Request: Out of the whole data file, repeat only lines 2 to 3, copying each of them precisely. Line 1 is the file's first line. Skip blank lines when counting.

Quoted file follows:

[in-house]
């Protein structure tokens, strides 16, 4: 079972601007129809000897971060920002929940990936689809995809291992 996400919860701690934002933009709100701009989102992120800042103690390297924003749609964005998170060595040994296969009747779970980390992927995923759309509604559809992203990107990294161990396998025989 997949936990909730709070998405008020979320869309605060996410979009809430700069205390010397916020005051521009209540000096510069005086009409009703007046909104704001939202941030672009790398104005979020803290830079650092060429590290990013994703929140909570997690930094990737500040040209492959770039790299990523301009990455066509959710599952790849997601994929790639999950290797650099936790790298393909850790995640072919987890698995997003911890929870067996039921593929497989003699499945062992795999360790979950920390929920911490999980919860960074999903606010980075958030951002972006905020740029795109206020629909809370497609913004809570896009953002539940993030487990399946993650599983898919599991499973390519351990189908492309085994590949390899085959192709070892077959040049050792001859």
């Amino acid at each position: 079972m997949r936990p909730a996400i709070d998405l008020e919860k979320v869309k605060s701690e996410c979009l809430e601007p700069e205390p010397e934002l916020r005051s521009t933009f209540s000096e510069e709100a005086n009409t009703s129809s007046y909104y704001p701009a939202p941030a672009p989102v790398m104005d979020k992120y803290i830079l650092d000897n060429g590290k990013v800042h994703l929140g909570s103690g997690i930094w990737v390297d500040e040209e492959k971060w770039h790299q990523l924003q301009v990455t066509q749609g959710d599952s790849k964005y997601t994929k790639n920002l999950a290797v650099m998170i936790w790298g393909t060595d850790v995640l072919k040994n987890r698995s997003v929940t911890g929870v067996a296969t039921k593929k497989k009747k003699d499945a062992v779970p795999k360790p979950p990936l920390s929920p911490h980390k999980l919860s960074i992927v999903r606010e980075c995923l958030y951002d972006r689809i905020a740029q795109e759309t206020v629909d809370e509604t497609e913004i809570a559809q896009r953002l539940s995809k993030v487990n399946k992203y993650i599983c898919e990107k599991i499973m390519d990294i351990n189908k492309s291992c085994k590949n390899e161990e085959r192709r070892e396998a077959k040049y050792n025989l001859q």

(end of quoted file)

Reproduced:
């Protein structure tokens, strides 16, 4: 079972601007129809000897971060920002929940990936689809995809291992 996400919860701690934002933009709100701009989102992120800042103690390297924003749609964005998170060595040994296969009747779970980390992927995923759309509604559809992203990107990294161990396998025989 997949936990909730709070998405008020979320869309605060996410979009809430700069205390010397916020005051521009209540000096510069005086009409009703007046909104704001939202941030672009790398104005979020803290830079650092060429590290990013994703929140909570997690930094990737500040040209492959770039790299990523301009990455066509959710599952790849997601994929790639999950290797650099936790790298393909850790995640072919987890698995997003911890929870067996039921593929497989003699499945062992795999360790979950920390929920911490999980919860960074999903606010980075958030951002972006905020740029795109206020629909809370497609913004809570896009953002539940993030487990399946993650599983898919599991499973390519351990189908492309085994590949390899085959192709070892077959040049050792001859």
């Amino acid at each position: 079972m997949r936990p909730a996400i709070d998405l008020e919860k979320v869309k605060s701690e996410c979009l809430e601007p700069e205390p010397e934002l916020r005051s521009t933009f209540s000096e510069e709100a005086n009409t009703s129809s007046y909104y704001p701009a939202p941030a672009p989102v790398m104005d979020k992120y803290i830079l650092d000897n060429g590290k990013v800042h994703l929140g909570s103690g997690i930094w990737v390297d500040e040209e492959k971060w770039h790299q990523l924003q301009v990455t066509q749609g959710d599952s790849k964005y997601t994929k790639n920002l999950a290797v650099m998170i936790w790298g393909t060595d850790v995640l072919k040994n987890r698995s997003v929940t911890g929870v067996a296969t039921k593929k497989k009747k003699d499945a062992v779970p795999k360790p979950p990936l920390s929920p911490h980390k999980l919860s960074i992927v999903r606010e980075c995923l958030y951002d972006r689809i905020a740029q795109e759309t206020v629909d809370e509604t497609e913004i809570a559809q896009r953002l539940s995809k993030v487990n399946k992203y993650i599983c898919e990107k599991i499973m390519d990294i351990n189908k492309s291992c085994k590949n390899e161990e085959r192709r070892e396998a077959k040049y050792n025989l001859q």